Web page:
Grass Roots, The

views updated

Grass Roots, The

Grass Roots, The, one of the biggest American Top 40 bands of the late 1960s and early 1970s, formed 1964, in Los Angeles, Calif. MEMBERSHIP: Steve Barri(b. N.Y.C., Feb. 23, 1941); P.P. Sloan, voc. (b. Los Angeles, 1946); Rob Grill, voc., bs. (b. Los Angeles, Nov. 30, 1944); Warren Entner, gtr., voc. (b. Boston, July 7, 1944); Creed Bratton, gtr. (b. Sacramento, Calif., Feb. 8, 1943); Rick Coonce (real name, Erick Michael Coonce), drm. (b. Los Angeles, Aug 1, 1947).

The group was originally a vehicle for songwriters Steve Barri and P.P. Sloan, a West Coast-based writing team that specialized in pop songs. They had scored a huge hit with Barry McGuire’s recording of their “Eve of Destruction” and were looking for a band to back their next creation, the song “Where Were You When I Needed You.” They hired a local group called the Bedouins, renamed them the Grass Roots, and cut two songs, including the #28 “Where Were You When I Needed You.” However, the band then disappeared, leaving the record company “rootless.”

Meanwhile, a local L.A. band, the 13th Floor, was on the verge of signing with Dunhill. This band, including vocalists Rob Grill and Warren Entner, were offered the choice of starting cold or becoming the Grass Roots and picking up with a hit already under their belt. They opted for the latter, cutting a new version of an Italian hit. The song, “Live for Today” rose to #8 in the summer of 1967. The album of the same name only hit #75, setting the general tone for their history on LP. After trying to write their own material for 1967’s Feelings album (with commercially disastrous results), the band recorded again with Barri, releasing “Midnight Confessions” Informed by an orchestrated Motown groove, it set the tone for the rest of the band’s career. The record went to #5 and mined gold for the band. Even the album, Golden Grass, lived up to its name, going gold and hitting #25. “I’d Wait A Million Years’7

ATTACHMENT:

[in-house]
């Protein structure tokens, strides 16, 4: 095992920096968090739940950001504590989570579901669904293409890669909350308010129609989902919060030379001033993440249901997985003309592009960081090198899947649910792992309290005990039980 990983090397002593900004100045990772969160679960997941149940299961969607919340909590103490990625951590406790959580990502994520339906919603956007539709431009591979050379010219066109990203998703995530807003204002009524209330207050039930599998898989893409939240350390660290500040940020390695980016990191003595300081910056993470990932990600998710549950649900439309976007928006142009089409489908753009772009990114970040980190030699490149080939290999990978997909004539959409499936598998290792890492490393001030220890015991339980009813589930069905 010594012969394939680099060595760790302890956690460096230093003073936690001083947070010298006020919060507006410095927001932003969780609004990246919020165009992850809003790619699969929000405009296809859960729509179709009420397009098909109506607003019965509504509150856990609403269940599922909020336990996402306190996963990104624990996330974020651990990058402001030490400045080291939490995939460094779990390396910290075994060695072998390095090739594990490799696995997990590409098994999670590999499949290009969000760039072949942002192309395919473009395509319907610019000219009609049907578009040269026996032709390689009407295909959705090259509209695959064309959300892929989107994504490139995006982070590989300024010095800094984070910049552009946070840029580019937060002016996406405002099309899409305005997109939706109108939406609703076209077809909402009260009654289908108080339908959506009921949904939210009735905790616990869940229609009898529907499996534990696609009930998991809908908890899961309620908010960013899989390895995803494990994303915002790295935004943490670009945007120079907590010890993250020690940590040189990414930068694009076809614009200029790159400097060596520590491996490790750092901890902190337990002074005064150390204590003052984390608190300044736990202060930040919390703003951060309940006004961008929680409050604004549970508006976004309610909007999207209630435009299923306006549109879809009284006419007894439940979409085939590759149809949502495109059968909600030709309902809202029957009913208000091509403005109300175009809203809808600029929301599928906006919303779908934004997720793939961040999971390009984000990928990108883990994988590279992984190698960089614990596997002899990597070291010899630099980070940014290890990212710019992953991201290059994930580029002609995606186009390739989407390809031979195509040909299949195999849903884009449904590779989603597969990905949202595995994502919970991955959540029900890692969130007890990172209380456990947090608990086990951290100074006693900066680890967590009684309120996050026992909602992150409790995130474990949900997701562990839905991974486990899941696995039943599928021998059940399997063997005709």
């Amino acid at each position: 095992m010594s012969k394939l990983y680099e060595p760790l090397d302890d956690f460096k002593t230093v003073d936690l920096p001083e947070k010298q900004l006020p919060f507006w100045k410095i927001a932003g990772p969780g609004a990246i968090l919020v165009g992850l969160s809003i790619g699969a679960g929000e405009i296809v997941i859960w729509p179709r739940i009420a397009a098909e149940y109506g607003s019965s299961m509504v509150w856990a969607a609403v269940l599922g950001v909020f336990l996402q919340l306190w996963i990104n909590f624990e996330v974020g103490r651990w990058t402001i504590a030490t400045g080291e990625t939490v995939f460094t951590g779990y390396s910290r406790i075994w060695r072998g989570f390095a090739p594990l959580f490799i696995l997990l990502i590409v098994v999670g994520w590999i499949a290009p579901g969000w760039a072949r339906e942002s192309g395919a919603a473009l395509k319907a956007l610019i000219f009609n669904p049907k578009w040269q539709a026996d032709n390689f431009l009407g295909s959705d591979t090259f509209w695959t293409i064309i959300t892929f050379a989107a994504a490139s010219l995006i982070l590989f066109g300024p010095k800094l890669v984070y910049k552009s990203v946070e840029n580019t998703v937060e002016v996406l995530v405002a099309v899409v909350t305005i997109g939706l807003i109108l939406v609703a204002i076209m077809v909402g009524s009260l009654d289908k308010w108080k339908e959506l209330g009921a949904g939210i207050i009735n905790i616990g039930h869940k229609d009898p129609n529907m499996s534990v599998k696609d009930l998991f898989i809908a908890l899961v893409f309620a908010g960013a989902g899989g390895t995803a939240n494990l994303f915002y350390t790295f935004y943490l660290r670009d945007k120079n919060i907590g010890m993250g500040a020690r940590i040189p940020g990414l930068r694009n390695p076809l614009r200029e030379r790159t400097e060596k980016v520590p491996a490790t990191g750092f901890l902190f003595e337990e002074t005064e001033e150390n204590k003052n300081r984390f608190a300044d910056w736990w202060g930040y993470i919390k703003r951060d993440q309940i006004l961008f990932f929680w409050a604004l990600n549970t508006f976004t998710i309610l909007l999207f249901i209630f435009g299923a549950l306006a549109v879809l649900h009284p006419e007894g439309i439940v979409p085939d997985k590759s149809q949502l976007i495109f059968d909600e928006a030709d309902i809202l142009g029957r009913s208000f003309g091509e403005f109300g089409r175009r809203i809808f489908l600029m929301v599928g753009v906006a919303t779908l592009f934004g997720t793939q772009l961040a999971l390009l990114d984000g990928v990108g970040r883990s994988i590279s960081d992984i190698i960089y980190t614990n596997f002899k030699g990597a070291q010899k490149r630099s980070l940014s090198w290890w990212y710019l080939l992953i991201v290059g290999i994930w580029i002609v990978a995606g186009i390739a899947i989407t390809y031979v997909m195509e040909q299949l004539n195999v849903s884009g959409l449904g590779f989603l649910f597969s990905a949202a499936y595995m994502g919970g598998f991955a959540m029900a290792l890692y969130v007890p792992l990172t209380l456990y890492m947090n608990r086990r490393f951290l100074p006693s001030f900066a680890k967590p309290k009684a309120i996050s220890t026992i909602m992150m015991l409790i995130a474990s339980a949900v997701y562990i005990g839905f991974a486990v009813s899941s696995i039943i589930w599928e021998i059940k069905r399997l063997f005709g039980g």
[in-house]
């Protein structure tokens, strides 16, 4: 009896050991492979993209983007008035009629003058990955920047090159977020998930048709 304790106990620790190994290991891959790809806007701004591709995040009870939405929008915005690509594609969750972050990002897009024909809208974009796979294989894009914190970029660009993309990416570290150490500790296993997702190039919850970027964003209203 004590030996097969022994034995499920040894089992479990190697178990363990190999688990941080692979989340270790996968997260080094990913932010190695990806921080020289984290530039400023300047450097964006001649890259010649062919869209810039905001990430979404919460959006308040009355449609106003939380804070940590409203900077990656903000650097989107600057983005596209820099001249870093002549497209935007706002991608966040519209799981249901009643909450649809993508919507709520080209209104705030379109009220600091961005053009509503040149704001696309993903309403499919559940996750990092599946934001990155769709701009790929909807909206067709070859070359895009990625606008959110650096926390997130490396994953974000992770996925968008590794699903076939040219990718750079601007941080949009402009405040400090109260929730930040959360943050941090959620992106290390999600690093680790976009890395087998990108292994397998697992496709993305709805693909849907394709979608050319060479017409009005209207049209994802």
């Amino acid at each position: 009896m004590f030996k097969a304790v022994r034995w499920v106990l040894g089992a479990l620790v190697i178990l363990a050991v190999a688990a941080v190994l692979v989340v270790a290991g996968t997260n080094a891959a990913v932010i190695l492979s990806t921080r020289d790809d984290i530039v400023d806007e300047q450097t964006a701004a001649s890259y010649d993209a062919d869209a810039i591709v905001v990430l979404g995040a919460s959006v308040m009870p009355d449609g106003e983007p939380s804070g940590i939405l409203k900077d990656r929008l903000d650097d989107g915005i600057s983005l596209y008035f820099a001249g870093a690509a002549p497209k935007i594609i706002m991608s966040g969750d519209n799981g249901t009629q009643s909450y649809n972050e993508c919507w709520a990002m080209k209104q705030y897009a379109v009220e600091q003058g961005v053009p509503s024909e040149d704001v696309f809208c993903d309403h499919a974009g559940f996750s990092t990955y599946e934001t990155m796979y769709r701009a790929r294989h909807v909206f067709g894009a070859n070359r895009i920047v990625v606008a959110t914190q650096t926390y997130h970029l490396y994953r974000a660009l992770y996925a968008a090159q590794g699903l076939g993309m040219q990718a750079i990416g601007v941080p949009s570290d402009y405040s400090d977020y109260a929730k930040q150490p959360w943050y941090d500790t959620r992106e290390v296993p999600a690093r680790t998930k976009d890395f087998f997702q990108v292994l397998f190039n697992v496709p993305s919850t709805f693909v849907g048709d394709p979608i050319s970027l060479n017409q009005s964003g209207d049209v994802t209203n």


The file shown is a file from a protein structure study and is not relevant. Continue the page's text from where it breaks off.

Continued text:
was another big hit in this mold, hitting #15 in 1969. After spending 1970 dealing with line-up changes, with Bratton leaving, replaced by Denny Provisor and Terry Furlong, the group came back strong in 1971 with a string of hits that included “Temptation Eyes” (#15, 1971), “Sooner Or Later” (#9, 1971) and “Two Divided By Love” (#16, 1971). This was the group’s last great year of original hits, though they did hit the lower rungs of the Top 40 twice in 1972.

Grill continues to tour as the Grass Roots. Warren Entner went on to become a manager, representing some of the more lucrative hard rock bands including Ratt and Faith No More.


Where Were You When I Needed You? (1966); Let’s Live for Today (1967); Feelings (1968); Lwin’ Things (1969); Leavin’ It All Behind (1969); Move Along (1972); A Lot of Mileage (1973); Grass Roots (1975); Powers of the Night (1982); Temptation Eyes (1985).

—Hank Bordowitz